Frangipani, otherwise known as Plumeria

plumeria tree in Sherman Oaks, California

plumeria tree in Sherman Oaks, California

Q. I notice my potted plumeria are starting to drop leaves at an alarming rate now that summer has passed. Most are exposed to evening coolness, and I wonder if it is better to move them from their current locations to under my patio cover now that the night temperatures are dropping. They will receive little light during the day, but more protection from evening weather. What do you advise?
– Harry Moak, Simi Valley
A. I would definitely move your plumeria under your patio cover because this will offer you a significant measure of protection should we experience a bad freeze, which seems to visit us once every 10 years or so. I once had a 2-year-old plumeria that was killed by one of those occasional freezes. Had it been under my porch roof, I believe it would have survived. Any sort of overhang, from roof to tree branches, increases temperatures below. Without an overhang, heat that accumulates on the ground during the day is lost into the atmosphere at night. An overhang traps the heat so that it envelops plants beneath it on a frosty night.
Once a plumeria reaches around 5feet tall and has developed its signature branching structure, it may be damaged by a freeze but should survive. Plumeria, with highly fragrant, pinwheel-shaped white, yellow, pink, red or multi-toned flowers, should be treated like a cactus, more or less. It does not need to be watered more than once a week in summer except when temperatures exceed 90 degrees, and should pass through the winter, when it is dormant, with soil kept bone dry or nearly so. The Valley is fortunate to have a local nursery, in Northridge, that grows more than 100 plumeria varieties. Visits are by appointment only. Call 818-970-2483 or go to for more information.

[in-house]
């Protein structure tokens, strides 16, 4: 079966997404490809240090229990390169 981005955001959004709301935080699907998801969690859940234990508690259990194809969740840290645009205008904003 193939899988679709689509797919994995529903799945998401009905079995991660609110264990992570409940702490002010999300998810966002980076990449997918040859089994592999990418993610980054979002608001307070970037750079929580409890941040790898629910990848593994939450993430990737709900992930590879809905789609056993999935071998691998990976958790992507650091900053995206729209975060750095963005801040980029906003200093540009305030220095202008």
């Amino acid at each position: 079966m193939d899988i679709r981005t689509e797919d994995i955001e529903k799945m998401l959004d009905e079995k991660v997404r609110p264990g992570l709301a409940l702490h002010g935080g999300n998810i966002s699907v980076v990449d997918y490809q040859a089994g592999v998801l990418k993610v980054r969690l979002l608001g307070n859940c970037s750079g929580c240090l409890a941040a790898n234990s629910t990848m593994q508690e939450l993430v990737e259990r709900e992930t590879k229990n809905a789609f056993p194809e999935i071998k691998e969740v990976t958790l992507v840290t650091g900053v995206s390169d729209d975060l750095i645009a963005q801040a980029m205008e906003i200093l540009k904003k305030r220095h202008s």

Q. In the last month, I noticed that the leaves on my basil plant are faded, split or turning brown on the end. Some leaves fall off even though they’re green, and a little shoot suddenly turned brown at the top, lost its leaves and progressively went brown to the soil, and I yanked it out easily. I thought I was overwatering it but am watering it less than before. The soil is dark, seems damp but if I don’t water it almost daily, I’ll find it drooping over. I’m also getting little shiny areas on some of the leaves. I have it inside in a sunny spot. I’m tempted to replant it in a bigger pot. What am I doing wrong? It’s still growing leaves but it sure doesn’t look healthy.
– Coleen Ota, West Los Angeles
A. The common basil (Ocimum basilicum) you are growing is an annual, which means you get a single good growing season from it (spring to summer and perhaps into fall) and then it dies. It might just be going through its natural life cycle. To be truly happy, basil requires excellent light and moist, but fast-draining soil. Basil is the odd man out when it comes to growing herbs.
Other culinary standbys, such as oregano, thyme, sage and rosemary, are much less water-needy – when grown in pots or in the garden – than basil. Much of the basil we consume in Los Angeles comes from Baja California, which tells you something about its ideal growing conditions. It prefers a more tropical climate than Los Angeles, favoring moisture-laden air over damp soil.
Do not transplant any struggling plant, including basil, into a larger pot since the extra water required to moisten the soil could exacerbate soil fungus problems. The fact that you could easily pull a rooted shoot out of the soil points to a fungus issue.
You should also make sure your potting soil is not too water retentive. Store-bought potting soil is really designed for indoor plants. Regular garden plants in general, and herbs in particular, need a sandier soil to grow their best. If you mix store-bought potting soil with washed, construction grade sand, you will create a soil mix better suited to basil.
Keep in mind that basil needs lots of sunlight to grow well. Just because basil is a tropical plant – and requires more water than tougher Mediterranean herbs such as thyme, rosemary and oregano – does not mean it will grow well in low light the way some tropicals are capable of doing.
Incidentally, cilantro is another annual herb you may want to try. In contrast to basil, it is very easy to grow. It needs little water and produces abundant seeds so that you can keep it in the garden from one year to the next without having to resupply with new plants. Scatter cilantro seeds (known as coriander) on the soil surface any time of the year, dust a thin layer of compost or potting soil over them, water occasionally, and you will soon have a respectable crop of cilantro for seasoning your guacamole dip.

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